Procedures

  1. Have students look at and discuss examples of different types of angel paintings created during the Renaissance, including those of the Sistine Chapel.
  2. Discuss how Michelangelo created the work of the Sistine Chapel.
  3. Have students tape their papers under their tables and sketch out their angel shapes while lying on their backs, propped up on their elbows. After sketching, have students switch to sitting in their regular seats for the remainder of the project.
  4. Have students cut out the digital image of their face and glue it to their angel sketch. Then, have students color their faces using Prismacolor Art Stix or colored pencils.
  5. Have students add color to the remainder of their angels and backgrounds using the media of their choice.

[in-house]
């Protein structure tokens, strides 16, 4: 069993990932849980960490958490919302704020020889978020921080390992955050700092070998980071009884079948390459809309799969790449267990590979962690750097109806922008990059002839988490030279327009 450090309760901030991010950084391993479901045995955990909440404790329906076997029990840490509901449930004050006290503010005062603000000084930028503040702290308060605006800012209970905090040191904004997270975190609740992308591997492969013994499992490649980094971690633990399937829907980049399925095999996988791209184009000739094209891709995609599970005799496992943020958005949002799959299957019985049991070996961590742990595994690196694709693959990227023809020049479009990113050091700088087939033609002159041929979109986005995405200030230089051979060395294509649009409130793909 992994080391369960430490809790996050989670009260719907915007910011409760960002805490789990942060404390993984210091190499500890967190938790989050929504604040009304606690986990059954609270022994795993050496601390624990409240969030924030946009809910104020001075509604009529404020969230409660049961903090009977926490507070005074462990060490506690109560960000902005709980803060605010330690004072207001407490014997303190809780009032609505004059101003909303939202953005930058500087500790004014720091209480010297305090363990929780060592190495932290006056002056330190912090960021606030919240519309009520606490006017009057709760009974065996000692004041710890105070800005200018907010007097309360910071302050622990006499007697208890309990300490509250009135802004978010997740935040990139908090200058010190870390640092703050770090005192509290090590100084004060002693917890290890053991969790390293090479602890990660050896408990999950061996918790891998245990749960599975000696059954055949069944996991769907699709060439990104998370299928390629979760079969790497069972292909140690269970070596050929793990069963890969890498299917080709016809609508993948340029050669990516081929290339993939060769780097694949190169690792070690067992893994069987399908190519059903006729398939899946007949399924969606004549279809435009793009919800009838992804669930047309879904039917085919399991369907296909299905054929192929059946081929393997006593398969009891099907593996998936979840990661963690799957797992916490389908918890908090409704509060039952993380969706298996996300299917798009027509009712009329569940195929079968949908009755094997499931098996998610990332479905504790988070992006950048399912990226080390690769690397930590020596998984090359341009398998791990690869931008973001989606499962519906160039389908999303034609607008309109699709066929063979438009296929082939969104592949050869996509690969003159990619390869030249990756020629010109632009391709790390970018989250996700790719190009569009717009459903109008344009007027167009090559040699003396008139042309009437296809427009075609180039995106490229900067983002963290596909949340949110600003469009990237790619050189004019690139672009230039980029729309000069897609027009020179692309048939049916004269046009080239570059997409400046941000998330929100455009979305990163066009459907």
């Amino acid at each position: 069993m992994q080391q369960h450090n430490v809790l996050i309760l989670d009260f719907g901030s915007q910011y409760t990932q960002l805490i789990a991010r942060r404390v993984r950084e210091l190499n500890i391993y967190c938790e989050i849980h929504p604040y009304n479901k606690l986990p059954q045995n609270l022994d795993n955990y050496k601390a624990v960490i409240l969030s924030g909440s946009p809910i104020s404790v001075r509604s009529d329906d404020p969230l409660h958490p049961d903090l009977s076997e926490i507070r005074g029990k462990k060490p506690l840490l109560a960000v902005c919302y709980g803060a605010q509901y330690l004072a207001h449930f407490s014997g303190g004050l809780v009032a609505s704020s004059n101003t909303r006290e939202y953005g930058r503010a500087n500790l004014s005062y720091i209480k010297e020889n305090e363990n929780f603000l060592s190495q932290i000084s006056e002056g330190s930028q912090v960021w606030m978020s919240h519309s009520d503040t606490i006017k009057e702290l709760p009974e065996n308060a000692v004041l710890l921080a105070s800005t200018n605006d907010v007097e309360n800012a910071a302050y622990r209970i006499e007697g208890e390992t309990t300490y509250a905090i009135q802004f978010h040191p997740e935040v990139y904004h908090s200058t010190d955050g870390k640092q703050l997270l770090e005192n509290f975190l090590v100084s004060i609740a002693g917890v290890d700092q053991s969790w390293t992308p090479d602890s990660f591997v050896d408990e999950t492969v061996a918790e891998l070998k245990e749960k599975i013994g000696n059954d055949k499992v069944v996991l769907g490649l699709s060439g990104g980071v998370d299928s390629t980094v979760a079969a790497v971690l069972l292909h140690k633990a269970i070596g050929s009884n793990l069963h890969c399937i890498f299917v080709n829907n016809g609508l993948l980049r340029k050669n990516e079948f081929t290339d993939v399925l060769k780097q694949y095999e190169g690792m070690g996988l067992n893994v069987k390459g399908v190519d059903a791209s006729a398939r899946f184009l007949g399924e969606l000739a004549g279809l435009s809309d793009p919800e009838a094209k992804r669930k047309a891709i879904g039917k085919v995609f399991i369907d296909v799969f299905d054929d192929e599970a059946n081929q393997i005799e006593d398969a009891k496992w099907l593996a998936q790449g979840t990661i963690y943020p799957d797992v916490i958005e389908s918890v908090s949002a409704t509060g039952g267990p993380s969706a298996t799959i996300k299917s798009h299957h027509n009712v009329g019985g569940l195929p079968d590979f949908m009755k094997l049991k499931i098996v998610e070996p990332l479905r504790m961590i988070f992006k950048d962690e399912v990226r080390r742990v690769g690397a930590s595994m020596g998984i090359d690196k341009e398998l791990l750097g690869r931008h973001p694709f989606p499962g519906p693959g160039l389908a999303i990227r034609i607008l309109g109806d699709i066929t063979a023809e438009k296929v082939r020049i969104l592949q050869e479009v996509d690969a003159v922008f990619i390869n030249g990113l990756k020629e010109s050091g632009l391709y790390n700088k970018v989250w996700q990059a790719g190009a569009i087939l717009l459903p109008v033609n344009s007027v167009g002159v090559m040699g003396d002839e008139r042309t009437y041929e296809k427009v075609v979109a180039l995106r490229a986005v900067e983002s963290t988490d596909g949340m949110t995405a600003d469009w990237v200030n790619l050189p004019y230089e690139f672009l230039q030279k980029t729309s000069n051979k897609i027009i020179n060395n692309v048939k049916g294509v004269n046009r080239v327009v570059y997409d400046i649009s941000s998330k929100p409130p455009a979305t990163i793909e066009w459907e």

6. Try hanging these on the ceiling to complete the effect!

Extension

To turn these into triptych-inspired panels, have students glue their angels to construction paper and fold the sides. Then, have them complete the side panels using imagery and text.


6. Honesty Hands: Who Am I?

student artwork

Best suited for grades 4-8

Objectives

This lesson eases students into the idea of self-portraits. Students will learn how to tell a viewer about themselves without drawing their face and to give their art more personal meaning. Students will also learn about color selection and blending techniques.

Materials

  • 9″ x 12″ white drawing paper
  • Pencils
  • Black permanent fine tip markers
  • Markers
  • Oil pastels
  • Feathers
  • Visuals of painted Ndebele for inspiration

Procedures